We live in an age when analysts believe almost everything can be measured. Win-rates, strike-rates, heart-rates, economy-rates… you name it, someone can put a figure on it.
And there’s no doubt such statistics can provide insight and illumination. But not everything that counts can be counted.
So it is with Ben Stokes. He finished the Cape Town Test with the unremarkable figures of 3 for 69 with the ball and 119 runs between his two innings with the bat. Decent, for sure. But unremarkable.
But anyone who was lucky enough to be at Newlands in recent days – and on Tuesday, in particular – will know they saw a special performance by a special cricketer at the peak of his powers. And they will know, too, that figures don’t just mislead: they lie and cheat and try to sell you double-glazing.
The point is this: Stokes was magnificent in Cape Town. With bat and ball and in the field, he produced performances that contributed heavily to England’s first win at this ground since 1957. And while our sport can sometimes seem unhealthily preoccupied with personal statistics, it should never be forgotten that this is a team game. So while some players – quite a lot of players, really – always have an eye on their average or personal milestones, Stokes is interested only in the team dynamic and the result.
Consider his second innings here. Stokes thrashed a half-century in 34 balls. That means Sir Ian Botham is the only man to have hit one in fewer deliveries for England (albeit with the caveat that the number of deliveries was not always counted). More importantly, it meant England were able to build on Dom Sibley’s foundations and set up a position whereby they could declare on the second afternoon. Bearing in mind that they achieved this victory with just 50 balls left in the match and Stokes’ input seems more important than ever.
You can’t play that sort of innings if you are worried about your average. You can’t think of reverse-sweeping seamers and spinners alike if you have any thought in your head other than accelerating your side’s innings. You don’t get caught at long-on if you are eking out the runs required to bring up a century.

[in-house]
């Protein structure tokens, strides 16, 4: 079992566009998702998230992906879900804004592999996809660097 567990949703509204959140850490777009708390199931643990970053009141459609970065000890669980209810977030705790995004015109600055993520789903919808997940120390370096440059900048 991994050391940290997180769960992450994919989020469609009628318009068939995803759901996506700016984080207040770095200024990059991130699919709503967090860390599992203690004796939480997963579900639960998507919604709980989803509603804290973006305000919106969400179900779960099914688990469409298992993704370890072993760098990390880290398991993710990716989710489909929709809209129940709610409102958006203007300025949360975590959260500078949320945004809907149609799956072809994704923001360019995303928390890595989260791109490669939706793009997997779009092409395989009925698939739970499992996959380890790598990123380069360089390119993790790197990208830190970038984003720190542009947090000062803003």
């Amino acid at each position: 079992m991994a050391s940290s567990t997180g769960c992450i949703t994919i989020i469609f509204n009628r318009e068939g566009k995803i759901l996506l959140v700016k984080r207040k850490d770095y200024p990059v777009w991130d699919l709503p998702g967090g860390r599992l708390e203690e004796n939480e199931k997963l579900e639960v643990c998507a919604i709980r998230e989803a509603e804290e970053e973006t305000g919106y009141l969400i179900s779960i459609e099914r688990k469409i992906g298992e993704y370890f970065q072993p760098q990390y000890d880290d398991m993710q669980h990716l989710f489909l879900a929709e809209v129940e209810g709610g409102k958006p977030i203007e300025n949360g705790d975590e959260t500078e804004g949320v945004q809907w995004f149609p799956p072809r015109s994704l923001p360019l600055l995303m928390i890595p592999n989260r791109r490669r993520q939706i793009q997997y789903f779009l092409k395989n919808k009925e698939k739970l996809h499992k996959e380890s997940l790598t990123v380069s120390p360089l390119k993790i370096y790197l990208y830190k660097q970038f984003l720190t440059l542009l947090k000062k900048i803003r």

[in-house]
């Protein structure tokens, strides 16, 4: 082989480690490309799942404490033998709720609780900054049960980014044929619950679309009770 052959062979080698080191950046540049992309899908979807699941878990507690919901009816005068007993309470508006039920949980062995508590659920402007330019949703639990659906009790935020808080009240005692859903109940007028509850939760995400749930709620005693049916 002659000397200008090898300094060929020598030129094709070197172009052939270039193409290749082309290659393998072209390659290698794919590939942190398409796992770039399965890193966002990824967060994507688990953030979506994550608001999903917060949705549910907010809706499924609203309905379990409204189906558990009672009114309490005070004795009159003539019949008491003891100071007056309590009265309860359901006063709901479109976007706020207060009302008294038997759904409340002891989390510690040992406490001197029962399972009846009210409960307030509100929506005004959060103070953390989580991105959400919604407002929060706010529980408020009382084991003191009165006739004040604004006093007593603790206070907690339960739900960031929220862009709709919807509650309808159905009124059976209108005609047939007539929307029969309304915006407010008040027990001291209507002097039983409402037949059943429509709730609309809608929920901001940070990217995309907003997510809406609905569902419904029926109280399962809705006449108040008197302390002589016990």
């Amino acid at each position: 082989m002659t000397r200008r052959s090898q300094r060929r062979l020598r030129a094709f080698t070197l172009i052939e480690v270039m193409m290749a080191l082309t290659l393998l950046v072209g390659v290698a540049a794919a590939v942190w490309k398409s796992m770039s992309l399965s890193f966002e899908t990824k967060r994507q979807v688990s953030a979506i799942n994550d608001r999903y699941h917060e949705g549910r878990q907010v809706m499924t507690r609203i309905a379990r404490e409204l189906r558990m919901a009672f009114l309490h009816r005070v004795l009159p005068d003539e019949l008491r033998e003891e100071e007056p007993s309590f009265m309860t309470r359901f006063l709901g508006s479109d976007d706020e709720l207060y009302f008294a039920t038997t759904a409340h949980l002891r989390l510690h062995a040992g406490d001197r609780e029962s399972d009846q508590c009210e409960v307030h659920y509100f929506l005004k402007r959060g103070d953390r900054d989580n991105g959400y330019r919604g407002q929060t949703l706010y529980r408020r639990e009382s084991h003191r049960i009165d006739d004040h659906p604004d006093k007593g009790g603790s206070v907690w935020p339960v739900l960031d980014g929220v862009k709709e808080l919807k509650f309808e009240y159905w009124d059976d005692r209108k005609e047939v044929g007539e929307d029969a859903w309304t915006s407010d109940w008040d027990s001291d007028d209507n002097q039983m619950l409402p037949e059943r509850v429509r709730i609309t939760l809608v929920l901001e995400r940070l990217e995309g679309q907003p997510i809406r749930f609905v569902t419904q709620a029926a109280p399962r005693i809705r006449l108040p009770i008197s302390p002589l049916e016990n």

He was no less impressive with the ball. You could make a strong case to argue that Stokes is, at this stage, one of the best swing bowlers available to England. Just consider his performance at Trent Bridge in 2015 when, with James Anderson absent, it fell to him to fulfil the role of swing bowler. He responded by moving the ball in and out at pace for figures of 6 for 36.
Equally, you could make a case to argue that he is England’s most hostile bowler. True, he has never quite generated the pace of Mark Wood in St Lucia or Jofra Archer at Lord’s. But, day in, day out, when those two are either injured or struggling to find their mojo, it is Stokes who responds to his captain’s call to ensure the batsmen aren’t too comfortable at the crease. Take his performance in Colombo in 2018, when he complemented the spinners by bowling long, fast spells (all four of his wickets in that match came from short balls) that ignored the risk of leaking runs. Not all bowlers are prepared to embrace that equation.
In the second innings here, Stokes did not come on until the 40th over. By then, the pitch had died and the ball offered nothing. He was England’s seventh-choice bowler. And yet he bowled as fast as anyone in the match (regularly over 90 mph) and somehow found some life – and not a peaceful life, but a hellish, hate-filled life full of searing pace and rearing bouncers – to discomfort everyone who faced him.
It will be his final spell, the spell that clinched the match, which draws attention. But his spell on the fourth evening – seven overs of wonderfully hostile bowling which brought no personal reward – which really stood out. At a time when the batsmen had started to look ominously settled, he offered threat and peril. And who can measure whether his unsettling spell led, in part at least, to Zubayr Hamza’s tentative prod at Anderson shortly afterwards?